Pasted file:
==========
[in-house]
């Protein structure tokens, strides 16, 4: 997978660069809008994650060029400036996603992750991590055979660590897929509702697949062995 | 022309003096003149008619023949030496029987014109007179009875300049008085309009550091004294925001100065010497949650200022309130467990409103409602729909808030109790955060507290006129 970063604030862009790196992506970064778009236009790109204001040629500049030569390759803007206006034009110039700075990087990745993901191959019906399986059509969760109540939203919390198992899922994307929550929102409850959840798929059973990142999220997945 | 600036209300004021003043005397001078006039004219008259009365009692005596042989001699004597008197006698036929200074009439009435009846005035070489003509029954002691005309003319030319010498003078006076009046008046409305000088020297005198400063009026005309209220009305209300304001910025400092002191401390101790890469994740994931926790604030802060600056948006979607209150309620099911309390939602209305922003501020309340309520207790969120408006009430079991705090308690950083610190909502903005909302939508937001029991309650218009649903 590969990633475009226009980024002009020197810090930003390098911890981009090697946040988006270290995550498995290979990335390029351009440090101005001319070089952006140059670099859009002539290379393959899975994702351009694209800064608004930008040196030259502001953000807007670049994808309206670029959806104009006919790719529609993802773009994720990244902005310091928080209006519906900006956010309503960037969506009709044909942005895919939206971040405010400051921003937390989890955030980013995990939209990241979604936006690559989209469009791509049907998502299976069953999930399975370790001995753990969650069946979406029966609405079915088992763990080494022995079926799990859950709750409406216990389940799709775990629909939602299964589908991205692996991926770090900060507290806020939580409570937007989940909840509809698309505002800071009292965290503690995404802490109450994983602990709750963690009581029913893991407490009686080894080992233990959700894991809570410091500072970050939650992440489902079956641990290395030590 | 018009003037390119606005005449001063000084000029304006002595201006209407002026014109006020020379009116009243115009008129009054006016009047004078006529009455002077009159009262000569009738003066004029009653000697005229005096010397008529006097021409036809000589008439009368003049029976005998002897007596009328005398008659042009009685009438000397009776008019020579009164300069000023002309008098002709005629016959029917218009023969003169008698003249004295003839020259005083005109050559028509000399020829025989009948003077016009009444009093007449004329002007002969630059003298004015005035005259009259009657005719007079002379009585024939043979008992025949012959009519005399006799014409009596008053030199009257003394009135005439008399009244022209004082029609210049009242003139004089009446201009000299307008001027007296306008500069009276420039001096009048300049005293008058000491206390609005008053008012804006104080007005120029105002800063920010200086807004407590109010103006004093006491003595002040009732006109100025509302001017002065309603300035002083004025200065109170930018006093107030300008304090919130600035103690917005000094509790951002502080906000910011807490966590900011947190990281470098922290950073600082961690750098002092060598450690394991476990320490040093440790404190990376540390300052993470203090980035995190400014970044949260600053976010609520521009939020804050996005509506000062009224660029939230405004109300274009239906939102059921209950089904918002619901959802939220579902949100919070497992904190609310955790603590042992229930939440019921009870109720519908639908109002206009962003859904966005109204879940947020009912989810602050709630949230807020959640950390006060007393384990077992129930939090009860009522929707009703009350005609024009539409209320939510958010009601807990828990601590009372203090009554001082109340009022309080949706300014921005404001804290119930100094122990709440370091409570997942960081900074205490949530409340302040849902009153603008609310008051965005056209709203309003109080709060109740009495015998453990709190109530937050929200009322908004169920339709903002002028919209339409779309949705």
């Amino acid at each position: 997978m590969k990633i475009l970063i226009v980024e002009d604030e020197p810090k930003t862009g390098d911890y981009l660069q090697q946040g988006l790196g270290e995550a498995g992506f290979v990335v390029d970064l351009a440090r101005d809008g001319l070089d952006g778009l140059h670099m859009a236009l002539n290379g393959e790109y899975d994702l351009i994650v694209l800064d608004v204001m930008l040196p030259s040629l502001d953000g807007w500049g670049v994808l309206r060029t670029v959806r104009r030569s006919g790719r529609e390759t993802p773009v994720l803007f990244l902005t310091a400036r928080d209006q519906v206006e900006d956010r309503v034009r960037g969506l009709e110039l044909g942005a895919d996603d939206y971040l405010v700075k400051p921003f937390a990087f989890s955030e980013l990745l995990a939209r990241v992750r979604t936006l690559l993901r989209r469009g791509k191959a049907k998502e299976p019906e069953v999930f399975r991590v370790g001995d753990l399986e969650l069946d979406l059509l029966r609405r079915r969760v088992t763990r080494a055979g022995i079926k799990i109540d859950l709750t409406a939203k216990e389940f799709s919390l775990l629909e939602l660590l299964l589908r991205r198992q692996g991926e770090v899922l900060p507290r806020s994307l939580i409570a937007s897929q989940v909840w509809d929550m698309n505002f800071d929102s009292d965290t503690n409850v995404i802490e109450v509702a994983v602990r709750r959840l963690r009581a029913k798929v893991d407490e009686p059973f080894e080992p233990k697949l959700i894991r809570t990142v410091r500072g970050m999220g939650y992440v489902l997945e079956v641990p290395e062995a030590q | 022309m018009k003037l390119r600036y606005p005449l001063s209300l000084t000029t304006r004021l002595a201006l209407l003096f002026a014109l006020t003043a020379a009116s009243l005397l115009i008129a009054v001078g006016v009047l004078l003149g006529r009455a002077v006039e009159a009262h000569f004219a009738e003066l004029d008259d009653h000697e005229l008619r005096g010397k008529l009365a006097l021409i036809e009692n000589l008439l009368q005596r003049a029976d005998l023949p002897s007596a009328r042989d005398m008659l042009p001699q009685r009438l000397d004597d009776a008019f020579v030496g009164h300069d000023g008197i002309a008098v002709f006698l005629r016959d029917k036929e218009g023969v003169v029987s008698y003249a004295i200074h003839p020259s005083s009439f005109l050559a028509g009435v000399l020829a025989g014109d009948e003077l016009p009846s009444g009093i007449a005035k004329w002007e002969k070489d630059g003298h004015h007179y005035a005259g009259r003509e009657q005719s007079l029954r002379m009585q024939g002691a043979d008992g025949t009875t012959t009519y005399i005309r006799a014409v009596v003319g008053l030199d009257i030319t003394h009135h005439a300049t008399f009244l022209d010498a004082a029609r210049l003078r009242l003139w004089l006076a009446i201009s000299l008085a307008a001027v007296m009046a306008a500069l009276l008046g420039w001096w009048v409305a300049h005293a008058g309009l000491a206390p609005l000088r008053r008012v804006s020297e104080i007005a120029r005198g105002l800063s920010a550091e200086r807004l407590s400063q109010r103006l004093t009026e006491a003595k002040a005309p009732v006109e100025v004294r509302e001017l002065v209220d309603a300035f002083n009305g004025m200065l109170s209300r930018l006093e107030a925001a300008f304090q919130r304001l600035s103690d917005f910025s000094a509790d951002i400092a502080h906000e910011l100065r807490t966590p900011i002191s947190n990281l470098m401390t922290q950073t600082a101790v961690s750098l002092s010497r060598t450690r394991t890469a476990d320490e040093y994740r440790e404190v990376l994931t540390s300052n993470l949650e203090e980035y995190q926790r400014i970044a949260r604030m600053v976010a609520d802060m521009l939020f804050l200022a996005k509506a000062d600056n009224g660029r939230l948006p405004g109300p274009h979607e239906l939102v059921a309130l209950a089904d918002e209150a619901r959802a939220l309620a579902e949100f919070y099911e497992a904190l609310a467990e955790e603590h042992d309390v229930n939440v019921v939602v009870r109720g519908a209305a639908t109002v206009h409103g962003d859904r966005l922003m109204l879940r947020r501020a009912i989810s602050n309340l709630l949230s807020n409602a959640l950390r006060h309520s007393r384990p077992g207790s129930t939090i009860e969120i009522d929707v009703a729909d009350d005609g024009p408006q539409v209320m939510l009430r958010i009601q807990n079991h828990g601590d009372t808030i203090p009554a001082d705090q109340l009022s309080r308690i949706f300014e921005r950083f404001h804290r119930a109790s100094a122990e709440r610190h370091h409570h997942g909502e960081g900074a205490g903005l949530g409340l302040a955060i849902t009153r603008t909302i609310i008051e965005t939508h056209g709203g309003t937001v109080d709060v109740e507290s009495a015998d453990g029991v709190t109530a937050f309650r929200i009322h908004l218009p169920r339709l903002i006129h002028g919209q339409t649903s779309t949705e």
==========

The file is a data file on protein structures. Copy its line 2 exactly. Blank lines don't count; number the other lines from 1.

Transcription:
């Protein structure tokens, strides 16, 4: 997978660069809008994650060029400036996603992750991590055979660590897929509702697949062995 | 022309003096003149008619023949030496029987014109007179009875300049008085309009550091004294925001100065010497949650200022309130467990409103409602729909808030109790955060507290006129 970063604030862009790196992506970064778009236009790109204001040629500049030569390759803007206006034009110039700075990087990745993901191959019906399986059509969760109540939203919390198992899922994307929550929102409850959840798929059973990142999220997945 | 600036209300004021003043005397001078006039004219008259009365009692005596042989001699004597008197006698036929200074009439009435009846005035070489003509029954002691005309003319030319010498003078006076009046008046409305000088020297005198400063009026005309209220009305209300304001910025400092002191401390101790890469994740994931926790604030802060600056948006979607209150309620099911309390939602209305922003501020309340309520207790969120408006009430079991705090308690950083610190909502903005909302939508937001029991309650218009649903 590969990633475009226009980024002009020197810090930003390098911890981009090697946040988006270290995550498995290979990335390029351009440090101005001319070089952006140059670099859009002539290379393959899975994702351009694209800064608004930008040196030259502001953000807007670049994808309206670029959806104009006919790719529609993802773009994720990244902005310091928080209006519906900006956010309503960037969506009709044909942005895919939206971040405010400051921003937390989890955030980013995990939209990241979604936006690559989209469009791509049907998502299976069953999930399975370790001995753990969650069946979406029966609405079915088992763990080494022995079926799990859950709750409406216990389940799709775990629909939602299964589908991205692996991926770090900060507290806020939580409570937007989940909840509809698309505002800071009292965290503690995404802490109450994983602990709750963690009581029913893991407490009686080894080992233990959700894991809570410091500072970050939650992440489902079956641990290395030590 | 018009003037390119606005005449001063000084000029304006002595201006209407002026014109006020020379009116009243115009008129009054006016009047004078006529009455002077009159009262000569009738003066004029009653000697005229005096010397008529006097021409036809000589008439009368003049029976005998002897007596009328005398008659042009009685009438000397009776008019020579009164300069000023002309008098002709005629016959029917218009023969003169008698003249004295003839020259005083005109050559028509000399020829025989009948003077016009009444009093007449004329002007002969630059003298004015005035005259009259009657005719007079002379009585024939043979008992025949012959009519005399006799014409009596008053030199009257003394009135005439008399009244022209004082029609210049009242003139004089009446201009000299307008001027007296306008500069009276420039001096009048300049005293008058000491206390609005008053008012804006104080007005120029105002800063920010200086807004407590109010103006004093006491003595002040009732006109100025509302001017002065309603300035002083004025200065109170930018006093107030300008304090919130600035103690917005000094509790951002502080906000910011807490966590900011947190990281470098922290950073600082961690750098002092060598450690394991476990320490040093440790404190990376540390300052993470203090980035995190400014970044949260600053976010609520521009939020804050996005509506000062009224660029939230405004109300274009239906939102059921209950089904918002619901959802939220579902949100919070497992904190609310955790603590042992229930939440019921009870109720519908639908109002206009962003859904966005109204879940947020009912989810602050709630949230807020959640950390006060007393384990077992129930939090009860009522929707009703009350005609024009539409209320939510958010009601807990828990601590009372203090009554001082109340009022309080949706300014921005404001804290119930100094122990709440370091409570997942960081900074205490949530409340302040849902009153603008609310008051965005056209709203309003109080709060109740009495015998453990709190109530937050929200009322908004169920339709903002002028919209339409779309949705």